Understanding Infectious Disease Risk in the Wake of Hurricane Harvey

Authors: Margaret Carrel*, University of Iowa
Topics: Medical and Health Geography, Hazards, Risks, and Disasters, Hazards and Vulnerability
Keywords: infectious disease, flood, CAFO, hurricane
Session Type: Paper
Day: 4/6/2020
Start / End Time: 3:05 PM / 4:20 PM
Room: Governors Square 16, Sheraton, Concourse Level
Presentation File: No File Uploaded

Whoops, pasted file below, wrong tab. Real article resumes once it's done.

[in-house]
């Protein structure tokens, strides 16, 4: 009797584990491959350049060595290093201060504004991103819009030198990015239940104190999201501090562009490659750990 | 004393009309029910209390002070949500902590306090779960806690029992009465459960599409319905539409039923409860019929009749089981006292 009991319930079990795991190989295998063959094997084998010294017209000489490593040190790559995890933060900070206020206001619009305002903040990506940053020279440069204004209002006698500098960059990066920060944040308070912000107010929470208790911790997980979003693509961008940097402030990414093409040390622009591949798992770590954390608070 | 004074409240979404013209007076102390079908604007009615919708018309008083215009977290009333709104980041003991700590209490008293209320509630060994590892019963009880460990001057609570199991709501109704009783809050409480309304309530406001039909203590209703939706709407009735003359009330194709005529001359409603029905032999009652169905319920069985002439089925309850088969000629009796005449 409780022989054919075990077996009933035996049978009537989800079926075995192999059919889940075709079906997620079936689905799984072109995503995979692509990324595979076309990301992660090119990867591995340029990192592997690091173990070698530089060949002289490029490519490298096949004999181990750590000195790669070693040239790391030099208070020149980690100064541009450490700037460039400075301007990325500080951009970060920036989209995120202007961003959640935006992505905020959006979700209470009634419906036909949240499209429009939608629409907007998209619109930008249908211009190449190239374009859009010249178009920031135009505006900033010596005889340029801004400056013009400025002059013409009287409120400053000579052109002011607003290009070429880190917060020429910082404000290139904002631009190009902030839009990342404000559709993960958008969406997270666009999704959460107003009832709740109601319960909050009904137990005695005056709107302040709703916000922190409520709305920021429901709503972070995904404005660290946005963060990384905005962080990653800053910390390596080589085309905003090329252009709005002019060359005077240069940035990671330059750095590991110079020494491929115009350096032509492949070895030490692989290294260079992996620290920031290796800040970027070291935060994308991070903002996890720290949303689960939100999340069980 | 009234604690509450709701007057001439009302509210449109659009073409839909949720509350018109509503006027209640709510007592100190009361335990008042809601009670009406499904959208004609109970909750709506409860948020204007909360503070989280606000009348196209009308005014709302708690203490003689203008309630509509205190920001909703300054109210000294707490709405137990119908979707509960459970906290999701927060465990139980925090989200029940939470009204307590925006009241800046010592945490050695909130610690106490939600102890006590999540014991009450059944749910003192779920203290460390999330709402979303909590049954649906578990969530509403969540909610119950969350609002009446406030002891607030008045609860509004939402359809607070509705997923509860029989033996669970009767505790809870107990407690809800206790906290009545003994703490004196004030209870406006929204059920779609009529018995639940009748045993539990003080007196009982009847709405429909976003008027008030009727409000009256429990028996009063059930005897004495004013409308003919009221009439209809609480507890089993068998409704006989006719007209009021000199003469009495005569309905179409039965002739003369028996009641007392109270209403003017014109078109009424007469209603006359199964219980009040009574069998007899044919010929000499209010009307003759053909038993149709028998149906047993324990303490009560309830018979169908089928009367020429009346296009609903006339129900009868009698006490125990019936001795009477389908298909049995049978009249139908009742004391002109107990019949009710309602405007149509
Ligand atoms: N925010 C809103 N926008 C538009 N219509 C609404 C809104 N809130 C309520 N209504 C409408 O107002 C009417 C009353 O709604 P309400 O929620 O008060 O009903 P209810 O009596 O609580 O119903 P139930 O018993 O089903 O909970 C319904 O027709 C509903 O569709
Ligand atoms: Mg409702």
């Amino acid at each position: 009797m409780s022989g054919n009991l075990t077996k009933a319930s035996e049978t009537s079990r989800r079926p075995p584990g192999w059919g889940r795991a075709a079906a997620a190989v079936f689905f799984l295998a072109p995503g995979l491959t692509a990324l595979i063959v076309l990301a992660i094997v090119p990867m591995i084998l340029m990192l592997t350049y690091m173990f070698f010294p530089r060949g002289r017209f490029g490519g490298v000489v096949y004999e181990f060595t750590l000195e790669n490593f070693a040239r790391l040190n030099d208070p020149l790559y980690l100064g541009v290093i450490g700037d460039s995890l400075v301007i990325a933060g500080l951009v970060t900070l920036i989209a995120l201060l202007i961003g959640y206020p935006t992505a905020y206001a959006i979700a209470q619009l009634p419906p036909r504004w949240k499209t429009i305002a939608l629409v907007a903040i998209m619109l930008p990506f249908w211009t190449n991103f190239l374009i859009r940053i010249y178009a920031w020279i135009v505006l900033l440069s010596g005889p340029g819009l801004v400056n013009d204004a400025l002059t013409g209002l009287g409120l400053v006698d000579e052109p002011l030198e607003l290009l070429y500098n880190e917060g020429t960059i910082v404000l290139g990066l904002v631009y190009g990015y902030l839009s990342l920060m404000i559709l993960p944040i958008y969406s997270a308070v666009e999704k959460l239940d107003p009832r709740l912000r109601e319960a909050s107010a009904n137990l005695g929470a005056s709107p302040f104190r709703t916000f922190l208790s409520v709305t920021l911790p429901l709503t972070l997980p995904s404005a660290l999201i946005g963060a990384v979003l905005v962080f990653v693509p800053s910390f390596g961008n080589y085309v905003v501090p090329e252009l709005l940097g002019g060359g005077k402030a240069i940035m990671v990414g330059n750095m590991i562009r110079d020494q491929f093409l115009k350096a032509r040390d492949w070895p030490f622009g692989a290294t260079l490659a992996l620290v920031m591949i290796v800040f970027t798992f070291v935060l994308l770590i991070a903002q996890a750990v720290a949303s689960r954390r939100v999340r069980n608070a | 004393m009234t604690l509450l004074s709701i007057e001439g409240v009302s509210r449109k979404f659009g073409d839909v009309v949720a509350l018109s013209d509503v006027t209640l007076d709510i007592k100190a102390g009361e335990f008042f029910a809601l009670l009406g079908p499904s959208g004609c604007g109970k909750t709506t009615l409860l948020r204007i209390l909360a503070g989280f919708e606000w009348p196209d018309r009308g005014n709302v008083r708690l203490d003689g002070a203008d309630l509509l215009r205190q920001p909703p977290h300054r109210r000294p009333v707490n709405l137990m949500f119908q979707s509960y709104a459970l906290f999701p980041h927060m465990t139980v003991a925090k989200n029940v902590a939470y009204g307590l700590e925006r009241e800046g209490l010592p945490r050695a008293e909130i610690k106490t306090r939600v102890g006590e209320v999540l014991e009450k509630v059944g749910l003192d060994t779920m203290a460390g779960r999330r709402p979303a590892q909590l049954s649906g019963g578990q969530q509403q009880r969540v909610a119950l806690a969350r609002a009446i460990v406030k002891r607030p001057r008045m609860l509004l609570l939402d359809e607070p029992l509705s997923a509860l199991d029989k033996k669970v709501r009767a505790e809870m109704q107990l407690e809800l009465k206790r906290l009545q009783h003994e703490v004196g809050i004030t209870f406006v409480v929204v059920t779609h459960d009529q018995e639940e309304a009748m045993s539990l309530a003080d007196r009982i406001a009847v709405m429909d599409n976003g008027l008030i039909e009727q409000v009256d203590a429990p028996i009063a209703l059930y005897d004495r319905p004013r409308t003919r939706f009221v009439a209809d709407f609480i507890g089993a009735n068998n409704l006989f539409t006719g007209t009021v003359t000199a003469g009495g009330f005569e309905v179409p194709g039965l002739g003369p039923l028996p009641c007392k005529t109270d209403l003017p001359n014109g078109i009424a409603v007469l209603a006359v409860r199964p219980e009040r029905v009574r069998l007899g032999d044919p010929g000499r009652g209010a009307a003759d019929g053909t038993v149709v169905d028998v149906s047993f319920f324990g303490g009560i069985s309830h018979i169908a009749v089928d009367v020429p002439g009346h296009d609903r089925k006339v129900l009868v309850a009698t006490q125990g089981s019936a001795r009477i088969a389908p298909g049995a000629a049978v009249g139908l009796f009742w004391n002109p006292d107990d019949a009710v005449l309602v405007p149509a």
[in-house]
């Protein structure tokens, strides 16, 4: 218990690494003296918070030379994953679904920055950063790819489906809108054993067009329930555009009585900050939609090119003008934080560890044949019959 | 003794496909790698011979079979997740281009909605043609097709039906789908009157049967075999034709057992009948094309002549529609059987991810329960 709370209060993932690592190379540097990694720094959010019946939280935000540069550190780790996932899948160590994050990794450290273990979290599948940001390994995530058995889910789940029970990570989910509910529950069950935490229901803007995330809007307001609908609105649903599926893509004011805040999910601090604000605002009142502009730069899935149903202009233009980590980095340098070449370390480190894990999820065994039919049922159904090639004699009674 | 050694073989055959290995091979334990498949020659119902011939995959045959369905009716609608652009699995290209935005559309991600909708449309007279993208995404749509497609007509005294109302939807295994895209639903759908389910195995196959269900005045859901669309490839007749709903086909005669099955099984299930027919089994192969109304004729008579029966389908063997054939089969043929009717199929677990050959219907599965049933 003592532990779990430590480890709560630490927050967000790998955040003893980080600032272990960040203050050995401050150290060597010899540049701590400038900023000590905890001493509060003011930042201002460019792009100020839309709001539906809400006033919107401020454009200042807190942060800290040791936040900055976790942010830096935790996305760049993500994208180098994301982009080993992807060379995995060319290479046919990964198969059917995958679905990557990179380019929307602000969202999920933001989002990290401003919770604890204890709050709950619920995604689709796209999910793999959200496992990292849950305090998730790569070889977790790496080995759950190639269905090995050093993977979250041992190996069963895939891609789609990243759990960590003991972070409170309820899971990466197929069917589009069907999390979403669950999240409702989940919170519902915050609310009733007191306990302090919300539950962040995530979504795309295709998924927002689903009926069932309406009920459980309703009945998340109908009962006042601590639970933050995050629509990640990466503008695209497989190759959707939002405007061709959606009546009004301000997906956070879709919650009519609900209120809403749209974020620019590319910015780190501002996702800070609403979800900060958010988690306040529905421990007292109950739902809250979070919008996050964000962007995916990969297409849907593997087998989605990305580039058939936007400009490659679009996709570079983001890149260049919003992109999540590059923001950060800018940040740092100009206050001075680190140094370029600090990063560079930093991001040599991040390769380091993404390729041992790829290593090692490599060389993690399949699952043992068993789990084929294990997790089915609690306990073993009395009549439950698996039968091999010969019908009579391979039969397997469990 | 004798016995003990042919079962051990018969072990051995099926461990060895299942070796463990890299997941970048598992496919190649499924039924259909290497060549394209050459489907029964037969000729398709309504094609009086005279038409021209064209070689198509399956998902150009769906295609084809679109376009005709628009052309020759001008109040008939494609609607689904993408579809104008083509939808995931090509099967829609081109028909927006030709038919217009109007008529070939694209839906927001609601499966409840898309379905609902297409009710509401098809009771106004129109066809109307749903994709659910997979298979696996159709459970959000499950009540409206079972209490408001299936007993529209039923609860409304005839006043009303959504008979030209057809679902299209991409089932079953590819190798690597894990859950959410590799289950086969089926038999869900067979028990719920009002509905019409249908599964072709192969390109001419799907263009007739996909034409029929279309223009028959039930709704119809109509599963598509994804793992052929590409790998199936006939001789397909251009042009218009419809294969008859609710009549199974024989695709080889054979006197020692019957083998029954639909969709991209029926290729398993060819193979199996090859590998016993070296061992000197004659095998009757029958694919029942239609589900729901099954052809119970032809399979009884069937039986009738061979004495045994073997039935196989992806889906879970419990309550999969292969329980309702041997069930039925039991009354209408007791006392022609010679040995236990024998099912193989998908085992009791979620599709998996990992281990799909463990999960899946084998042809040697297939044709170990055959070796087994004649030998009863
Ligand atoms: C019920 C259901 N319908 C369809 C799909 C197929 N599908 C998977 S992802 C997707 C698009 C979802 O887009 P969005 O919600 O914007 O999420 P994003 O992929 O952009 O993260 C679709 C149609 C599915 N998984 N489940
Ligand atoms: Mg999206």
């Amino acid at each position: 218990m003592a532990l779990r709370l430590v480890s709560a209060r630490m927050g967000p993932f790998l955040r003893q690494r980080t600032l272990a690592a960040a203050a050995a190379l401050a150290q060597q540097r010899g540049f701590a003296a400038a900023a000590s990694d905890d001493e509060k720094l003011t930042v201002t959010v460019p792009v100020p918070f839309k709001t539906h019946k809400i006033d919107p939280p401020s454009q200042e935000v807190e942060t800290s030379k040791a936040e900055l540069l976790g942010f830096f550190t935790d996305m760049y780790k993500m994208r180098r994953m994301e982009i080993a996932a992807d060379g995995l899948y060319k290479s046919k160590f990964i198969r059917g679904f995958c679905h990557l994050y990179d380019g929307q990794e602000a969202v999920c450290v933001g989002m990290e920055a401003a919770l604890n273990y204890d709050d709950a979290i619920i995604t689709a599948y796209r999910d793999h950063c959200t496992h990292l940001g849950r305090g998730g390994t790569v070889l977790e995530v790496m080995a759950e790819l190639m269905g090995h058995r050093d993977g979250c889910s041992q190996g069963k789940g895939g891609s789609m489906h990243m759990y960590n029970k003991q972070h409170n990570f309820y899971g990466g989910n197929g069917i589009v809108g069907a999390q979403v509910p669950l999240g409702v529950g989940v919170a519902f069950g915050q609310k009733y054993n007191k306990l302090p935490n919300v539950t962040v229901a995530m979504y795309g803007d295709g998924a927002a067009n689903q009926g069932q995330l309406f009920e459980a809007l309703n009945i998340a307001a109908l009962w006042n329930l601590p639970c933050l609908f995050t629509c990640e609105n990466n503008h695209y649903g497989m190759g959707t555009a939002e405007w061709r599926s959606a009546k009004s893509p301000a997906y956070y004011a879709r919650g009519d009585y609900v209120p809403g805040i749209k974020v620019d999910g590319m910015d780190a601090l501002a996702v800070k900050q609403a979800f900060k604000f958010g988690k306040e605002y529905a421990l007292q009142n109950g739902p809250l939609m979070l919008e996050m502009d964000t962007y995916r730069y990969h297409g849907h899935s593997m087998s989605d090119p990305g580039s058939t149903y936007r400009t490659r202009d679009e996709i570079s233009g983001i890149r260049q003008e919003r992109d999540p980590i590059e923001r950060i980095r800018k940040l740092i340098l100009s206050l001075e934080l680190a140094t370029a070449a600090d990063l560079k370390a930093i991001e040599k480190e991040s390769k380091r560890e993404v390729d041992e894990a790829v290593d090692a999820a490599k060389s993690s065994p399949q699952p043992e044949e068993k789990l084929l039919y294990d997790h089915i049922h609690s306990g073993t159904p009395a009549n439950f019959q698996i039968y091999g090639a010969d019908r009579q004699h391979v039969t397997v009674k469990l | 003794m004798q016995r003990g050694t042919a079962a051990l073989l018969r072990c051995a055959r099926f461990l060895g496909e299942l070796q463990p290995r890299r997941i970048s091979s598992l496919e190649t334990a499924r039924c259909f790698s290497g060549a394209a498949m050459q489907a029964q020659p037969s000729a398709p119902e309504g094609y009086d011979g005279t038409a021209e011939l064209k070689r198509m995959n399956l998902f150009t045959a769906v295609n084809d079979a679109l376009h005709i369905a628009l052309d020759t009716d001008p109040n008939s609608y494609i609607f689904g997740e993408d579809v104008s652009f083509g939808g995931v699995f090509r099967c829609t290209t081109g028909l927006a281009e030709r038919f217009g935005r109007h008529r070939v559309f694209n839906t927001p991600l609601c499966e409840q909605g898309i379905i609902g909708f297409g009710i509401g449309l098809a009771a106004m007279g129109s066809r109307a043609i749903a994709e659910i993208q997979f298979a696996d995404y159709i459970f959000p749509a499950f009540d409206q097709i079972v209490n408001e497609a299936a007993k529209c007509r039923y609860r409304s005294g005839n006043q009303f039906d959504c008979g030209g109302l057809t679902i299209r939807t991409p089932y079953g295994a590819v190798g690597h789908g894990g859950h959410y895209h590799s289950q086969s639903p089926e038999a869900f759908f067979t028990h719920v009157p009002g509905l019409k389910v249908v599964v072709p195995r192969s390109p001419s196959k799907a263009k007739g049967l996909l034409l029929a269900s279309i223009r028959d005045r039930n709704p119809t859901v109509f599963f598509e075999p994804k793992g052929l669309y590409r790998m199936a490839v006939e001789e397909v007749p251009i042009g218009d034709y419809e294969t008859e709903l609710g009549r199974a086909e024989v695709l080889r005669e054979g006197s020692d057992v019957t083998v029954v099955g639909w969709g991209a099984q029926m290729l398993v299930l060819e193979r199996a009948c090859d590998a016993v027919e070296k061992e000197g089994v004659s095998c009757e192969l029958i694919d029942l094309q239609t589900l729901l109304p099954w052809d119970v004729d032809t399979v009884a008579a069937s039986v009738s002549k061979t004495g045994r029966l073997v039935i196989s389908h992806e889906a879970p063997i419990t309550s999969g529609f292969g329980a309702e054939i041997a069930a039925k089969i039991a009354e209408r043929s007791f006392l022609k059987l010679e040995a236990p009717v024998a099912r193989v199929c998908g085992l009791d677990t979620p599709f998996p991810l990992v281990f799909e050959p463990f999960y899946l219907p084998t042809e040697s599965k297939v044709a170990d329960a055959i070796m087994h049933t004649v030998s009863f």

Increased intensity of hurricanes is predicted in the coming decades due to global climate change. A major feature of recent hurricanes has been heavy rainfall leading to unprecedented flooding. The potential impact of flooding on infectious diseases in the US is not well understood. Infectious disease outcomes could increase in the period following hurricane and flood events due to decreased access to clean water, lack of electricity and refrigeration of food, increased crowding and contact in shelter settings, etc. Also of concern is the flooding of industrial livestock facilities (CAFOS) and their waste management systems, or the flooding of agricultural fields that are fertilized with animal wastes. Within the waste products of these animals are multiple types of bacteria, many of them resistant to antibiotics. In this project, the disease outcomes of US veterans living in Texas and the flood status of their neighborhood and household proximity to flooded livestock operations after Hurricane Harvey are examined to determine if hurricane or flood exposure is associated with elevated outcomes of infectious diseases in veterans and whether exposure to flooded CAFOs is associated with greater outcomes of drug resistant infections. Given the likelihood of increased hurricane activity and flood events in the coming decades and continued intensification of livestock production, understanding how spatial patterns and rates of infectious disease outcomes are impacted by these natural hazards has critical implications for public health efforts in post-disaster settings.

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